“Do Your Jobs” Campaign Continues with Direct Calls to Action from Local Immigrant Workers and Business Owners
Washington, DC – Last month, we kicked off the “Do Your Jobs” campaign by attempting to deliver immigrant-processed turkeys and merlot wine to Speaker of the House John Boehner (R-OH) and other House leadership offices. The goal of the effort, organized by America’s Voice, United Farm Workers, United Food and Commercial Workers, Mi Familia Vota, and AFL-CIO, was to remind Republican leaders of the important work immigrants do every day so that they can enjoy holidays with their loved ones. In exchange, we asked House Republicans to take 15 minutes out of their busy vacation schedules and schedule a vote on a path to citizenship for the 11 million immigrants who aspire to be Americans.
Unfortunately, we had doors locked in our faces. But we’re continuing the campaign to showcase how hard many Americans work every day, in contrast to our “leaders” in Congress who are holding up action on immigration reform. As the House prepares to work its final days of 2013, we’re continuing to highlight real people who do their jobs every day, and only want their leaders in Congress to do the same.
In our latest profile, we’re lifting up brothers Alo and Fredy, two immigrant entrepreneurs in Miami, FL. View our graphic and our blog post here.
Last year, the brothers started a company called TV Head Clothing in Miami, Florida, where they produce eco-friendly clothing and accessories. They use salvaged elements such as wood, vegetable-tanned leather, and bamboo to create unique designs that are environmentally sound.
“Being socially conscious and using the earth’s resources responsibly is only one of our priorities at TV Head Clothing. It doesn’t stop there. We know that we have a duty to society and the people around us, which is why we want to see immigration reform passed,” Fredy said.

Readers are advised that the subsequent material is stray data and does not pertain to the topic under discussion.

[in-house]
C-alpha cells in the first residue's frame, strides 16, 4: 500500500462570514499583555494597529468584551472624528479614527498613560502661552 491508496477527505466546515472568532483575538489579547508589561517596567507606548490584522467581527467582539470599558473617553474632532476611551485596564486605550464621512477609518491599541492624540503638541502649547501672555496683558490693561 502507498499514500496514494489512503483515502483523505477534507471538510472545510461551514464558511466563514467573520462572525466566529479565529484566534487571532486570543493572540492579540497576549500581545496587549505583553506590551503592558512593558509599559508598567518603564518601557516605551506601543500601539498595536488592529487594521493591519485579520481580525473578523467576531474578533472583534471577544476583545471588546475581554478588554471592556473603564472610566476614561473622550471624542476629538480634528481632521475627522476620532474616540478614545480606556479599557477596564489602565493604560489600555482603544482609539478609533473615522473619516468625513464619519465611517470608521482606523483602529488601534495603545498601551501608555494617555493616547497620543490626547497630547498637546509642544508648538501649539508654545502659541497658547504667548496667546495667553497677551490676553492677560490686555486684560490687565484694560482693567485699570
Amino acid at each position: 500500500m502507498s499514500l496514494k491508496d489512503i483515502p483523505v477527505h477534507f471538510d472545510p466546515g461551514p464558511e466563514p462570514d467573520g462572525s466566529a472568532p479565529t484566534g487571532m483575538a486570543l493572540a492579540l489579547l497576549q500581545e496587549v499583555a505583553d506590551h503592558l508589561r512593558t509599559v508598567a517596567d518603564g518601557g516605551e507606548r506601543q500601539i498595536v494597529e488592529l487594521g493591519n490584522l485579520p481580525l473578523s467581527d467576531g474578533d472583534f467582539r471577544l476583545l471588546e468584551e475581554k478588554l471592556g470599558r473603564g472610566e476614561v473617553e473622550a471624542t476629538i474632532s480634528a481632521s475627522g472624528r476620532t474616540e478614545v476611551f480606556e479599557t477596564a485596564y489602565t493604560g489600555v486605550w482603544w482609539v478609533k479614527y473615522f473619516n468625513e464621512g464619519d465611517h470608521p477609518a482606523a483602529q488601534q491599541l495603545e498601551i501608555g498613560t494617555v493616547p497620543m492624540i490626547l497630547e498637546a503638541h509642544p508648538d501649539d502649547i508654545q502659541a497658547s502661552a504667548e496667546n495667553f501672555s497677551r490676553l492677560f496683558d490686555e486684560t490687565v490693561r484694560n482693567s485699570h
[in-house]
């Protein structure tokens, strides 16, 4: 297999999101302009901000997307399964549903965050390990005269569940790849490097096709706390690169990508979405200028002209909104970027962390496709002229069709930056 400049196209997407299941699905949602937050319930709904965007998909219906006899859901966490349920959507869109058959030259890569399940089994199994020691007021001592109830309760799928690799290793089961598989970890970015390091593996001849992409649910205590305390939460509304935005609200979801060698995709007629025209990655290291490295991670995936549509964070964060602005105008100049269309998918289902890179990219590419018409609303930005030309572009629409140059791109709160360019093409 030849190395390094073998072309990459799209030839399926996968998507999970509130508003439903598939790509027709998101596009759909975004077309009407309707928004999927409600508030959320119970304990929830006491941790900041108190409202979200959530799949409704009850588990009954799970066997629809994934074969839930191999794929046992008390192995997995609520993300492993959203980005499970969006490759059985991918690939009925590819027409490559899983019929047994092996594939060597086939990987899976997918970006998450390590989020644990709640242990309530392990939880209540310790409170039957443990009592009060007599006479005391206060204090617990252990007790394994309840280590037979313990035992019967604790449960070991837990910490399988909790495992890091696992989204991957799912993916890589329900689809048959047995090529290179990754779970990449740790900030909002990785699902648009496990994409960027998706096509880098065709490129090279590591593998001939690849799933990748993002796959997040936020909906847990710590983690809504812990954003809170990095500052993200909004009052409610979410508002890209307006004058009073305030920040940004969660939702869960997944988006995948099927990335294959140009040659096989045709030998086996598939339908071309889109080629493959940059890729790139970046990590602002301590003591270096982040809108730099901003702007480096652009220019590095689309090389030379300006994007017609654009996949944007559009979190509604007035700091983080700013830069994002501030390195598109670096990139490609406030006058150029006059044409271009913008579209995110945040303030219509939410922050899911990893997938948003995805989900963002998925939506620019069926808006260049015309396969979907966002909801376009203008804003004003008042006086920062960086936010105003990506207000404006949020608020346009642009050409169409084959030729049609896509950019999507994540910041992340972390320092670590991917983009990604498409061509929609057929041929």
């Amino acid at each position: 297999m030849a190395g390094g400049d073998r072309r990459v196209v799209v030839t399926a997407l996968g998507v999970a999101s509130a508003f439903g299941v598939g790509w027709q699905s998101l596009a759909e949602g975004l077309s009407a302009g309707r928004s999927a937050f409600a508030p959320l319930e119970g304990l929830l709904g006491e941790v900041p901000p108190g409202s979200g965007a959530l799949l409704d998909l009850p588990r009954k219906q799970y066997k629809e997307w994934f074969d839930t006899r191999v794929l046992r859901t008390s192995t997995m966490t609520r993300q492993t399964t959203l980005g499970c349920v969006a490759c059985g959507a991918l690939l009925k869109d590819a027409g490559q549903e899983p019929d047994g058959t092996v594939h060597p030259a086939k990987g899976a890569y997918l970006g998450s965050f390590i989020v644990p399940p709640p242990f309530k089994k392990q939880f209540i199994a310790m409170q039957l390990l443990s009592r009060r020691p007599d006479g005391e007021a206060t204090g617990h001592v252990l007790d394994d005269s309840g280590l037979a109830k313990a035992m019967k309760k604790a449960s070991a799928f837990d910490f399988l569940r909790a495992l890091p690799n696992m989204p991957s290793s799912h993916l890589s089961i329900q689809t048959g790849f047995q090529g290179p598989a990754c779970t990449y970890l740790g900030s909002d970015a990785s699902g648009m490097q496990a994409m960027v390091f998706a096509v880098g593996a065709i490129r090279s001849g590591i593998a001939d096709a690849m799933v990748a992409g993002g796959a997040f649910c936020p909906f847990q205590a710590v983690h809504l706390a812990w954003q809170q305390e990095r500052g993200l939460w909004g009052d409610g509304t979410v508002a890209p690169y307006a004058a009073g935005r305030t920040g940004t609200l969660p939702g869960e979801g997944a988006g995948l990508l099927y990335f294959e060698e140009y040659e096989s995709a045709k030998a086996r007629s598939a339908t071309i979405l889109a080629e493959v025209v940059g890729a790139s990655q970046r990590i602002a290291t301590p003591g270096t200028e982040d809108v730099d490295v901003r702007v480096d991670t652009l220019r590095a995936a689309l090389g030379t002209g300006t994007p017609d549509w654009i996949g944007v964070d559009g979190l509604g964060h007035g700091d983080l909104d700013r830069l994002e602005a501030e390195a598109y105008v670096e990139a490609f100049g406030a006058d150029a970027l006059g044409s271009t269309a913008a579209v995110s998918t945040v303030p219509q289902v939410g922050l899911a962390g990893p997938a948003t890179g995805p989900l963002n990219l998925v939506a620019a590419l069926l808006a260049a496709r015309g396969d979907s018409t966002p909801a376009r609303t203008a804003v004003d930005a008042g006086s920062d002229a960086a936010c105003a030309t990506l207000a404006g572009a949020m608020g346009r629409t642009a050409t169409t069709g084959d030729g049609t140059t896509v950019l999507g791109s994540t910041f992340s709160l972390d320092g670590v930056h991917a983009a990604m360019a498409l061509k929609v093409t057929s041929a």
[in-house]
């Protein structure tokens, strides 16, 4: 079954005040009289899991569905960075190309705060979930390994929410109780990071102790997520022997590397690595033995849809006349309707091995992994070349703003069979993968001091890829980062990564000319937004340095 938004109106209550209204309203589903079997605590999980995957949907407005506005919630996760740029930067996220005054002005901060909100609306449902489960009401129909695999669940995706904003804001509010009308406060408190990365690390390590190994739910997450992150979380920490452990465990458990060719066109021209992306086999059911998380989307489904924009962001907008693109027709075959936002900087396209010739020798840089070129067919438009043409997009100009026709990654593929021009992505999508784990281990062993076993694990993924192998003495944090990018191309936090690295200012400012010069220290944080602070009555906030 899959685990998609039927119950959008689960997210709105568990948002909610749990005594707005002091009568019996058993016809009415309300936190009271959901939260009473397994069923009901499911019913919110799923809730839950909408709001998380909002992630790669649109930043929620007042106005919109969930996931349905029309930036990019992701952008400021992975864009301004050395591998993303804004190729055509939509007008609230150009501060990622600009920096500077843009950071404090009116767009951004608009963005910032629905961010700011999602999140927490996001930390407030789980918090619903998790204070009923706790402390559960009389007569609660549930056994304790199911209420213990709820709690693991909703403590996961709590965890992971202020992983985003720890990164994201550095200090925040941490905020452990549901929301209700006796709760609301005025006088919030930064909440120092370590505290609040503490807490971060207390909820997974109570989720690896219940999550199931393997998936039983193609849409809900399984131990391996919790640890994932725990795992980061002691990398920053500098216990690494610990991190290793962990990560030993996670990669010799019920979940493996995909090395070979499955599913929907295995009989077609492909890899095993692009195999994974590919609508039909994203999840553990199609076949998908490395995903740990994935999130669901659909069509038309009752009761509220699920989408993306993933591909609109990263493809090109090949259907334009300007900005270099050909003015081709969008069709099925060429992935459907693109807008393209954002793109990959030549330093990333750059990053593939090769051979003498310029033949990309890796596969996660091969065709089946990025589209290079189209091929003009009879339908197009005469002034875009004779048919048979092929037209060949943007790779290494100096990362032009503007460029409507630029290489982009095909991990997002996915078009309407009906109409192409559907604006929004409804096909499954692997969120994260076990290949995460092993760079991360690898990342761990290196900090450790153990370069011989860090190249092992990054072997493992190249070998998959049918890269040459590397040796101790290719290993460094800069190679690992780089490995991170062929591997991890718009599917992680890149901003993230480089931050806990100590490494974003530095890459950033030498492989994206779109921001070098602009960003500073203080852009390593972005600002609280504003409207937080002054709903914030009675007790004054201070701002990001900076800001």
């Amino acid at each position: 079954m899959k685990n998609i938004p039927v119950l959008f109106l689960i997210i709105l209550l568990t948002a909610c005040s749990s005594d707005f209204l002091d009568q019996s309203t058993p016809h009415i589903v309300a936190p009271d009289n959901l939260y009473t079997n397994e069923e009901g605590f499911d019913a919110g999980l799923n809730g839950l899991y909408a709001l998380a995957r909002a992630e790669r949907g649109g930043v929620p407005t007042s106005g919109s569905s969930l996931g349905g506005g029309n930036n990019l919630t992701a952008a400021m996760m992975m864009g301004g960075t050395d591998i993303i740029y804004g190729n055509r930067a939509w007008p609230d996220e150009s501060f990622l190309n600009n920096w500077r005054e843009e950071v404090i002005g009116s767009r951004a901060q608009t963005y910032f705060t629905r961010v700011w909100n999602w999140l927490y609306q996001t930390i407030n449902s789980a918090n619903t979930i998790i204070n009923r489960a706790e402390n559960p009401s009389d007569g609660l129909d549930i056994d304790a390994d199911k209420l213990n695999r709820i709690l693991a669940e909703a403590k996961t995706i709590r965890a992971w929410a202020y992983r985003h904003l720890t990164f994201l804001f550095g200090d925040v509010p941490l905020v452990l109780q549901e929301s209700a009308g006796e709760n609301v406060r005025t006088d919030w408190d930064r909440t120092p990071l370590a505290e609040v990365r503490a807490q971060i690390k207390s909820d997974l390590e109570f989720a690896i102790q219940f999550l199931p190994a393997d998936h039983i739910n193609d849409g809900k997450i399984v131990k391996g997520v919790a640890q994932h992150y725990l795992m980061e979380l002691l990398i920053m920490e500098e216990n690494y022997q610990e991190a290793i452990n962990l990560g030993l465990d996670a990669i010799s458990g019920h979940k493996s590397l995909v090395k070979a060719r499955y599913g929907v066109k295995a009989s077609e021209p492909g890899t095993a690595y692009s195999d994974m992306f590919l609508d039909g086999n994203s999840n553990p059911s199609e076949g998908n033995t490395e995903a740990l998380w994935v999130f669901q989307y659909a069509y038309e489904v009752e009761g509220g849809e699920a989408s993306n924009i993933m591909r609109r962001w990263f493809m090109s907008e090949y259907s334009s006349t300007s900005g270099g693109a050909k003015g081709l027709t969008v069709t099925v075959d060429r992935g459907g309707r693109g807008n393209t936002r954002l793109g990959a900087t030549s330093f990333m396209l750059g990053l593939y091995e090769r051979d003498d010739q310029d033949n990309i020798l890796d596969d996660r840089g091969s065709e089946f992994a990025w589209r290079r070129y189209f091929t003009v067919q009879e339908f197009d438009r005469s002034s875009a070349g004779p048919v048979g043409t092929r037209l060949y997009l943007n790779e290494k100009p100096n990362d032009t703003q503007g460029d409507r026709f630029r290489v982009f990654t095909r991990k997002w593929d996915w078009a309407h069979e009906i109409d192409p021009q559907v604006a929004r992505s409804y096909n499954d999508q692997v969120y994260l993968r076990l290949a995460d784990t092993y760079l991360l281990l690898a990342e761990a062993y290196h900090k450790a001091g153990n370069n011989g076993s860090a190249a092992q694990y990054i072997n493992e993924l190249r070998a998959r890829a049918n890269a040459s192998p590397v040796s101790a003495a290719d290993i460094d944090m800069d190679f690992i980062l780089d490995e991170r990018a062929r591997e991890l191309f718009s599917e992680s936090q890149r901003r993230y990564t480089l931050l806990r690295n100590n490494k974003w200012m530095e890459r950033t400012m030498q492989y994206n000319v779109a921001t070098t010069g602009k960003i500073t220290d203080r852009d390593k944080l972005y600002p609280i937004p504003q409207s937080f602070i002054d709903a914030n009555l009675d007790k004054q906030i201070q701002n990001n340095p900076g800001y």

Immigrant entrepreneurs like Alo and Fredy are a crucial part of the American economy. Warner Brothers, Anheuser Busch, Google, and AT&T are just a few of the many major American companies that were started by immigrant entrepreneurs. Immigrants or their children founded more than 40 percent of Fortune 500 companies, and in 2011, immigrants were more than twice as likely as Americans to start new businesses.
“Our local and national economies can benefit from immigration reform,” said Alo. “Passing immigration reform and giving others the opportunities that we were given would help to create more jobs, and help build our country’s infrastructure.”
Alo and Fredy are working hard to run their business and grow our nation’s economy. They worked long hours to get their business off the ground and continue to work hard each day to build their company.
Alo and Fredy are doing their job. Congress, why aren’t you doing yours?